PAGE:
Barbecue fundraiser helping fill backpacks, bellies of Llano students

DANIEL CLIFTON • PICAYUNE EDITOR

LLANO — When the Llano High School student council began looking for a community project, members wanted something they knew would make a difference.

Only, they never realized how big a difference packing food in backpacks and handing them out to other students would make on themselves, the recipients and the community.

“It’s been incredible,” said Llano High School student council president Bailey Johnson. “We’ve heard from the counselors and teachers that the kids who get these backpacks, well, it’s just made a big impact. These are kids who might not get much to eat on the weekends if not for the backpacks.”

The student council started the Jackets Backpack Buddies program about a year-and-a-half ago after members heard about the project from another school’s student council. The idea is simple: Purchase food items, stuff them in backpacks and dispense them to students who face hunger or lack of food at home.

“About 60 percent of the students in this district are in the free or reduced-lunch program,” Johnson said. “We saw such a need for people to have food. And this seemed like a way to help.”

The student council is hosting a Jackets Backpack Buddies Back-to-School Barbecue on Aug. 10 at Schorlemmer Hall, located behind St. James Lutheran Church at 1401 Ford St. The benefit, which features full barbecue plates, all the trimmings and desserts, is 6-8:30 p.m. The student council asks for an $8.50 donation per plate.

The proceeds will go to help the program.

“Last year, the student council fed more than 200 kids in the district,” said Lisa Petty, the Llano High School student council advisor. “We serve the 10 percent that are at the most risk. But it’s become a $20,000-a-year project.”

Donations keep the program thriving. The barbecue Aug. 10 is the first time the student council has tried such a benefit, but Johnson hopes it will not only raise money but also awareness of the issue of hunger in the community and the schools.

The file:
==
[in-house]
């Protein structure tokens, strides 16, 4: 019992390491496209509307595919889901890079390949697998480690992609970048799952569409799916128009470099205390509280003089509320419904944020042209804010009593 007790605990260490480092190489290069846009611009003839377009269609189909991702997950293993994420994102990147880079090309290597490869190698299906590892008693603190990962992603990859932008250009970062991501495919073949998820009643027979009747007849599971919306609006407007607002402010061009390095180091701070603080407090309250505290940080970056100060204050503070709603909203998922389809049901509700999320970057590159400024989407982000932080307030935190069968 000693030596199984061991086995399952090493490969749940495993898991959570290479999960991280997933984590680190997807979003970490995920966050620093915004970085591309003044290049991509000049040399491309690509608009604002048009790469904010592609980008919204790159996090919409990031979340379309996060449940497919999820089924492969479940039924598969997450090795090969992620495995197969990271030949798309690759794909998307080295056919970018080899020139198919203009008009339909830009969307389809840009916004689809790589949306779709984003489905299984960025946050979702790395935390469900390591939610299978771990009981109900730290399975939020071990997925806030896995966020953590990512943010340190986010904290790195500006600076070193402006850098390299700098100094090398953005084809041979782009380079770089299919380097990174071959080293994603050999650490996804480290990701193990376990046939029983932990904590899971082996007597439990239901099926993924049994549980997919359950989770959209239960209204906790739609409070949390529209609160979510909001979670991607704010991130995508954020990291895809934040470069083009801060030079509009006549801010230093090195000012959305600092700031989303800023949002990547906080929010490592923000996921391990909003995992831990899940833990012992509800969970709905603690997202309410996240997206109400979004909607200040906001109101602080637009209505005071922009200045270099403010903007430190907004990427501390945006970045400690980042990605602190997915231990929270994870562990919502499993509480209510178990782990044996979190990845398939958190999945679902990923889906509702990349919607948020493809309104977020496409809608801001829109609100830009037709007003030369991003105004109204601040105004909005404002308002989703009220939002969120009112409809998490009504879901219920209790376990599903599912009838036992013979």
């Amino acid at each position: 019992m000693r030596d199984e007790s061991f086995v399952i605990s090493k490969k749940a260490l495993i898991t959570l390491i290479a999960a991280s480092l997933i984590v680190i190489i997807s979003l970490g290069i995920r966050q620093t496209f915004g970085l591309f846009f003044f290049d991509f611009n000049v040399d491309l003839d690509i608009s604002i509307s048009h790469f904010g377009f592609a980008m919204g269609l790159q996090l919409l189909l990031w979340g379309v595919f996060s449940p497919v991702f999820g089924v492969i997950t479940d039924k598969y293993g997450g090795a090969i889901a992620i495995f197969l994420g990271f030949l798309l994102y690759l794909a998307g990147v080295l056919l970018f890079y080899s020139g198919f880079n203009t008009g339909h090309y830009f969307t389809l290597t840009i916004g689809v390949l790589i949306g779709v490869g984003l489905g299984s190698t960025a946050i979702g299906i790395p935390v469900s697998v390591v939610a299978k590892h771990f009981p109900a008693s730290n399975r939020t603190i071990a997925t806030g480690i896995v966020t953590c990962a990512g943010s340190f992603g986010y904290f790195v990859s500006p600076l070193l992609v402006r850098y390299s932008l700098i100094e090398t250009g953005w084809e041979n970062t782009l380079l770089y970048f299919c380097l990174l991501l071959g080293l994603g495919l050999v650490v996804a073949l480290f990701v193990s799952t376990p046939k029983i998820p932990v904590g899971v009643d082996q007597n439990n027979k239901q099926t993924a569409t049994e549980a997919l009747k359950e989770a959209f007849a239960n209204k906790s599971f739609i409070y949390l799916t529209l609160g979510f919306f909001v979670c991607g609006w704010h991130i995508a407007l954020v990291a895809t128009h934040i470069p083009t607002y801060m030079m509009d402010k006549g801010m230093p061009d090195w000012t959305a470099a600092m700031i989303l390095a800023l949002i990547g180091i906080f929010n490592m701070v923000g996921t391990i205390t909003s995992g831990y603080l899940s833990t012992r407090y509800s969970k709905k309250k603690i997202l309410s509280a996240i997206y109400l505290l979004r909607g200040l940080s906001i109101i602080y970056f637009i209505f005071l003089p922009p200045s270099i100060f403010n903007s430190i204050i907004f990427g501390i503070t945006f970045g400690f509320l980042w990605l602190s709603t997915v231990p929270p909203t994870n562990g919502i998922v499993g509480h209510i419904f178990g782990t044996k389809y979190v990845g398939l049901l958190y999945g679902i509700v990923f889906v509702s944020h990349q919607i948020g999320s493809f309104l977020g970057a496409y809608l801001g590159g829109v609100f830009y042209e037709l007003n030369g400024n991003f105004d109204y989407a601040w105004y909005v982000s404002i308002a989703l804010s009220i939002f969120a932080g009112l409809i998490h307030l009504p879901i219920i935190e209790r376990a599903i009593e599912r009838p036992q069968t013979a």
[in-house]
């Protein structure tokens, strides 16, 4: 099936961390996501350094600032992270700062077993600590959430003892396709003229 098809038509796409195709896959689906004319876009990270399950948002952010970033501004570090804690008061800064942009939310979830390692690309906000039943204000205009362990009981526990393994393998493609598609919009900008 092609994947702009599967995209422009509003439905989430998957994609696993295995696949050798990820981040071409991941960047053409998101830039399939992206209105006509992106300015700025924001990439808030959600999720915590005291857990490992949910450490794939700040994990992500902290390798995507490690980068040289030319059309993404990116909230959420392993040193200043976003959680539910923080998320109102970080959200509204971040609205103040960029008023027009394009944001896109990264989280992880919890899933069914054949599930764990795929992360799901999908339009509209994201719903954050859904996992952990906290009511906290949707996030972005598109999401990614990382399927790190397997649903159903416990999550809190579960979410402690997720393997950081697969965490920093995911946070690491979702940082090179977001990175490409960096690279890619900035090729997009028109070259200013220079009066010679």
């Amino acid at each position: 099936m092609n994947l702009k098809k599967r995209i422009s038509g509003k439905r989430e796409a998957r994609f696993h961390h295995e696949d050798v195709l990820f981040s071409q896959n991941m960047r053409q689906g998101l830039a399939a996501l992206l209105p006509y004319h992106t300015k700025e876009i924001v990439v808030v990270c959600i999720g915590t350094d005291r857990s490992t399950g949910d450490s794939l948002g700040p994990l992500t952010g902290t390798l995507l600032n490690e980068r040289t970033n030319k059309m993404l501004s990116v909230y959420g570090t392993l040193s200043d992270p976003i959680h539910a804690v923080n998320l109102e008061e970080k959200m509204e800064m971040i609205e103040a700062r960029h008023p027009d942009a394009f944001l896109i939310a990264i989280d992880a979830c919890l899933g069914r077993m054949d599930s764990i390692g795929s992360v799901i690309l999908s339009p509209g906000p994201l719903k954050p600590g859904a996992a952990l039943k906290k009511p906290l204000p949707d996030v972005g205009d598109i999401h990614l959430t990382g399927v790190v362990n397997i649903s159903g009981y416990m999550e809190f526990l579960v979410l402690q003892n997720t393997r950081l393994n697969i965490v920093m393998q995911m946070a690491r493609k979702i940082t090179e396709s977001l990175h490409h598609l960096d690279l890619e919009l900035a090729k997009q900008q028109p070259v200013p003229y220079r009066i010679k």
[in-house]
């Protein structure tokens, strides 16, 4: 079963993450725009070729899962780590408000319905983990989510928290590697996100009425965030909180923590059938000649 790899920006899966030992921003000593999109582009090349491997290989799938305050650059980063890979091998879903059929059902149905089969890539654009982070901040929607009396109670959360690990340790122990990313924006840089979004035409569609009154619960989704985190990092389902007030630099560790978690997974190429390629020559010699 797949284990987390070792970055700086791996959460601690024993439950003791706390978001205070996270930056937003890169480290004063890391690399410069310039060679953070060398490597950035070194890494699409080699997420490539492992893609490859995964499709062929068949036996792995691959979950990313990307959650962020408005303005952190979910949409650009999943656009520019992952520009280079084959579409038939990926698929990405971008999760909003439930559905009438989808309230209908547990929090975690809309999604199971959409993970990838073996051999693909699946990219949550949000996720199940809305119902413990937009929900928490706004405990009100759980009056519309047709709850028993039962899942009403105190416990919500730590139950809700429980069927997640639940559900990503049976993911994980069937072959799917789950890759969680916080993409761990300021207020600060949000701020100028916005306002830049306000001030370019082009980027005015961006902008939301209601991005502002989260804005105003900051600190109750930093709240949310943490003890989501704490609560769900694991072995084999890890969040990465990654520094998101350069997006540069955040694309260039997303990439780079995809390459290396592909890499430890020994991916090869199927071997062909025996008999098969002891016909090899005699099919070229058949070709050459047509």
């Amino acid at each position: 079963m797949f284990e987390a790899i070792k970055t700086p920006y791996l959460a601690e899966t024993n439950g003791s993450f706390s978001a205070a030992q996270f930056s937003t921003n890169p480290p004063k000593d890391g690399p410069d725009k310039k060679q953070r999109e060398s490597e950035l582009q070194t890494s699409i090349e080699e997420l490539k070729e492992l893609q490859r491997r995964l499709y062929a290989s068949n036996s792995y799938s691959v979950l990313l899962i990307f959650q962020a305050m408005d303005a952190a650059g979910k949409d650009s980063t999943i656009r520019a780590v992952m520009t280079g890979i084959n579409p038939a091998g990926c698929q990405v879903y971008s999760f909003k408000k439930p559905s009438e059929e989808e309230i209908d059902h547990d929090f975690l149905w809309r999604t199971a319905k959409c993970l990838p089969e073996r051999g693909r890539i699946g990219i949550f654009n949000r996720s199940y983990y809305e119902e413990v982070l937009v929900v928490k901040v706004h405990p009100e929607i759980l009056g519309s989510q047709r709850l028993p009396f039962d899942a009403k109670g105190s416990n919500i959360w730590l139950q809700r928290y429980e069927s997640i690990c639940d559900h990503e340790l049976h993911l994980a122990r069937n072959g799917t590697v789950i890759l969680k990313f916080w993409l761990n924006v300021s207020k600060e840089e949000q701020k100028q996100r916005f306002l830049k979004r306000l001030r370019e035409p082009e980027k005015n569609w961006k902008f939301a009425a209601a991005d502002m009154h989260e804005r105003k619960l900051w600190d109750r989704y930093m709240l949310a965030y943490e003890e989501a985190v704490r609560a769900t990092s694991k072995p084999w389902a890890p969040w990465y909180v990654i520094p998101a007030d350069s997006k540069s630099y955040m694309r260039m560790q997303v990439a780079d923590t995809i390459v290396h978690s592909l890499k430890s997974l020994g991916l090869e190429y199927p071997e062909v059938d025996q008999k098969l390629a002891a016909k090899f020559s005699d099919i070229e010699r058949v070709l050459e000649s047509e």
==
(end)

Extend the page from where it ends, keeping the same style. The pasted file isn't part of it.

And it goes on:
Petty said many of the Llano Independent School District students who face hunger issues at home often only get two hot meals a day at their respective campuses. When the students go home, they face what is sometimes described as “food insecurity.”

According to Feeding America, this occurs when a child or person doesn’t know when or where he or she will get his or her next meal.

Programs such as the Jackets Backpack Buddies help alleviate some of that concern by providing nutritional, easy-to-fix meals for the weekend.

The student council is committed to providing the backpacks each weekend for 32 weeks during the school year.

The students or volunteers transport the backpacks to the various campuses, where counselors or teachers hand them out to the children in the program.

“It’s done anonymously so the other students don’t know,” Johnson said.

The cost breaks down to about $120 per student a school year. When Petty first crunched the numbers, she was astonished by the total amount the council would need. At first, this gave her pause, but when she took the amount to the students, they didn’t balk.

“Our kids just said, ‘Yes, we can,’” Petty said. “And the community has really jumped in to help out.”

In April, the Texas Association of Student Councils selected the Jackets Backpack Buddies program as one of its Top Ten Projects.

“We do this because we just want to help the kids in our district,” Johnson said. “Even though it’s anonymous, you can tell it’s making a difference because the kids keep coming back.”

daniel@thepicayune.com